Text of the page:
Stellar densities in the cores of the YMCs listed in Table A.1, assuming a sensitivity limit of KS = 28m. While these clusters are spread across the whole sky, only the handful of YMCs in M 31 are outside the observing window of the ELT. The sizes of the circles roughly illustrate the relative on-sky sizes of the cluster cores. The colours reflect the minimum observable mass, as shown in Fig. 4 and listed in Table A.1. Brown represents M >  0.01 M, pink is for M > 0.1 M, and yellow shows M > 0.9 M. The densities shown here take the sensitivity limit into account and are therefore only for observable stars in each cluster, i.e, stars with KS > 28m are omitted from the density calculation. This means that all stars in the Milky Way, M-type stars and brighter in the LMC, and G-type stars and brighter in M 31, are included. The dashed lines in this figure represent the (estimated) limit to the resolving capability of the HST, JWST, and ELT. We define the limiting density as the density where the mean distance between stars is equal to twice the H-band PSF FWHM. Cluster cores of the majority of young clusters outside the Milky Way are far too dense for either HST or JWST observations.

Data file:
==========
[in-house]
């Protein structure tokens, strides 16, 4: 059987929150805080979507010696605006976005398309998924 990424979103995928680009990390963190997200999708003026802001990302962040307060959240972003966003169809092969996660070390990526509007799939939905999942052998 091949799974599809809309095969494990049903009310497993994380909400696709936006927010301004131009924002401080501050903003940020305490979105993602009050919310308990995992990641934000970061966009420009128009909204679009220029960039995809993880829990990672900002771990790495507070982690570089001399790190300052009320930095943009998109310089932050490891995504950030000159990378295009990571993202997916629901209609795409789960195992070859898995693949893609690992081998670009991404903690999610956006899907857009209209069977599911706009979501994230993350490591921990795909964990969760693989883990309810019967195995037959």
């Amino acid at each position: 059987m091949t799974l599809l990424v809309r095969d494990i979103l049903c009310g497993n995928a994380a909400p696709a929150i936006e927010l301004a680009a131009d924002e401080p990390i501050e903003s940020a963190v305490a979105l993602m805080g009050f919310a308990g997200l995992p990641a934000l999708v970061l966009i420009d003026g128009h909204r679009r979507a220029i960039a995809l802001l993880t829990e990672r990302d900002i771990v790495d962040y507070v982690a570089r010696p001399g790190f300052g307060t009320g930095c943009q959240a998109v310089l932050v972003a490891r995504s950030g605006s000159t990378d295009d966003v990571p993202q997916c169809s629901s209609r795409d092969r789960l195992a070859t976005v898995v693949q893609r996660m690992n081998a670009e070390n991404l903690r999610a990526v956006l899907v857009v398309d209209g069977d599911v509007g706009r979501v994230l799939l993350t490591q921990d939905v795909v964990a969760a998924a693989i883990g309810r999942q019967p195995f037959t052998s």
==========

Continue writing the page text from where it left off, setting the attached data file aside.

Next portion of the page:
Open with DEXTER
In the text
thumbnail Fig. 6.

Cumulative number of young cluster targets that will be available to MICADO (δ < +35°) out to 2 Mpc. The blue line shows the cumulative number of young clusters with increasing distance from Earth as reported in catalogues and the literature (see references in Table A.2). The red dotted line shows the expected number of young clusters in a given galaxy based on an extrapolation of a galaxy’s star formation rate from its total Hα flux (Caldwell et al. 2009). The solid vertical lines represent the observational horizons for given stellar spectral types assuming a detection limit of K = 28m with MICADO at the ELT. The faint dotted grey line represents the regions of the IMF that are available to study with MICADO at different distances. The population of Milky Way clusters is taken from the HEASARC Milky Way Open Cluster database (Kharchenko et al. 2013) and represents only the clusters located at declinations accessible to the ELT (−85° < δ < +35°).